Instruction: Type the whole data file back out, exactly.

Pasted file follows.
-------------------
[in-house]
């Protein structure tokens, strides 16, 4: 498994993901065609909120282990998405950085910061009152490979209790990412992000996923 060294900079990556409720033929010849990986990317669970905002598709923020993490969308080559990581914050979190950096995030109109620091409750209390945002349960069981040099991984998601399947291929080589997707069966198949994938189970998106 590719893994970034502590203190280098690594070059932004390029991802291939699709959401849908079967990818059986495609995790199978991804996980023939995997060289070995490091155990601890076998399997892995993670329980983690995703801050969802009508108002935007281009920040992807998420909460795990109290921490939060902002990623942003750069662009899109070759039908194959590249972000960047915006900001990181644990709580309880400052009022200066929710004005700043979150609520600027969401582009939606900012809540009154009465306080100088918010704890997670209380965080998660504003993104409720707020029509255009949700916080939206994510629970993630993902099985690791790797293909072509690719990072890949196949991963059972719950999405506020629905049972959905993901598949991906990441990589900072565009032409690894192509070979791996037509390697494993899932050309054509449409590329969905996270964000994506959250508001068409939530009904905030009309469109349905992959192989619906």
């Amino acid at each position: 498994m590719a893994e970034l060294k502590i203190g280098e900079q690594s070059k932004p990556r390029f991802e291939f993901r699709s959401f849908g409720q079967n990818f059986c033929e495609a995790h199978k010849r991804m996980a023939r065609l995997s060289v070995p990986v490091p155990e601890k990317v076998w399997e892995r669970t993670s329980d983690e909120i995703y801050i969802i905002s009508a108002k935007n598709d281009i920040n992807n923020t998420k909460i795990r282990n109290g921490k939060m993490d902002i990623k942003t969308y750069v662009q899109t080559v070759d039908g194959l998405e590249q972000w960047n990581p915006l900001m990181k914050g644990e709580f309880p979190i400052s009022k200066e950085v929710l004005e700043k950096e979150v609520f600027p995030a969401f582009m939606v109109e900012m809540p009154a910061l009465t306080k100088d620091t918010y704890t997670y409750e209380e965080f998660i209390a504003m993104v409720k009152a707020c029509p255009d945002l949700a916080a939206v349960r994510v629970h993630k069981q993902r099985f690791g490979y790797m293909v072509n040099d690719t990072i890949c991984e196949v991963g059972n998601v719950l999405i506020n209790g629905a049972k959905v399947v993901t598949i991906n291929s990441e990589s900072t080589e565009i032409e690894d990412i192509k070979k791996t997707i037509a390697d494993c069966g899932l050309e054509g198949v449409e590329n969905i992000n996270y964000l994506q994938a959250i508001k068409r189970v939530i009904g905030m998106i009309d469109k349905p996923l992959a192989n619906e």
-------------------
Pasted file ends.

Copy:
[in-house]
């Protein structure tokens, strides 16, 4: 498994993901065609909120282990998405950085910061009152490979209790990412992000996923 060294900079990556409720033929010849990986990317669970905002598709923020993490969308080559990581914050979190950096995030109109620091409750209390945002349960069981040099991984998601399947291929080589997707069966198949994938189970998106 590719893994970034502590203190280098690594070059932004390029991802291939699709959401849908079967990818059986495609995790199978991804996980023939995997060289070995490091155990601890076998399997892995993670329980983690995703801050969802009508108002935007281009920040992807998420909460795990109290921490939060902002990623942003750069662009899109070759039908194959590249972000960047915006900001990181644990709580309880400052009022200066929710004005700043979150609520600027969401582009939606900012809540009154009465306080100088918010704890997670209380965080998660504003993104409720707020029509255009949700916080939206994510629970993630993902099985690791790797293909072509690719990072890949196949991963059972719950999405506020629905049972959905993901598949991906990441990589900072565009032409690894192509070979791996037509390697494993899932050309054509449409590329969905996270964000994506959250508001068409939530009904905030009309469109349905992959192989619906």
């Amino acid at each position: 498994m590719a893994e970034l060294k502590i203190g280098e900079q690594s070059k932004p990556r390029f991802e291939f993901r699709s959401f849908g409720q079967n990818f059986c033929e495609a995790h199978k010849r991804m996980a023939r065609l995997s060289v070995p990986v490091p155990e601890k990317v076998w399997e892995r669970t993670s329980d983690e909120i995703y801050i969802i905002s009508a108002k935007n598709d281009i920040n992807n923020t998420k909460i795990r282990n109290g921490k939060m993490d902002i990623k942003t969308y750069v662009q899109t080559v070759d039908g194959l998405e590249q972000w960047n990581p915006l900001m990181k914050g644990e709580f309880p979190i400052s009022k200066e950085v929710l004005e700043k950096e979150v609520f600027p995030a969401f582009m939606v109109e900012m809540p009154a910061l009465t306080k100088d620091t918010y704890t997670y409750e209380e965080f998660i209390a504003m993104v409720k009152a707020c029509p255009d945002l949700a916080a939206v349960r994510v629970h993630k069981q993902r099985f690791g490979y790797m293909v072509n040099d690719t990072i890949c991984e196949v991963g059972n998601v719950l999405i506020n209790g629905a049972k959905v399947v993901t598949i991906n291929s990441e990589s900072t080589e565009i032409e690894d990412i192509k070979k791996t997707i037509a390697d494993c069966g899932l050309e054509g198949v449409e590329n969905i992000n996270y964000l994506q994938a959250i508001k068409r189970v939530i009904g905030m998106i009309d469109k349905p996923l992959a192989n619906e």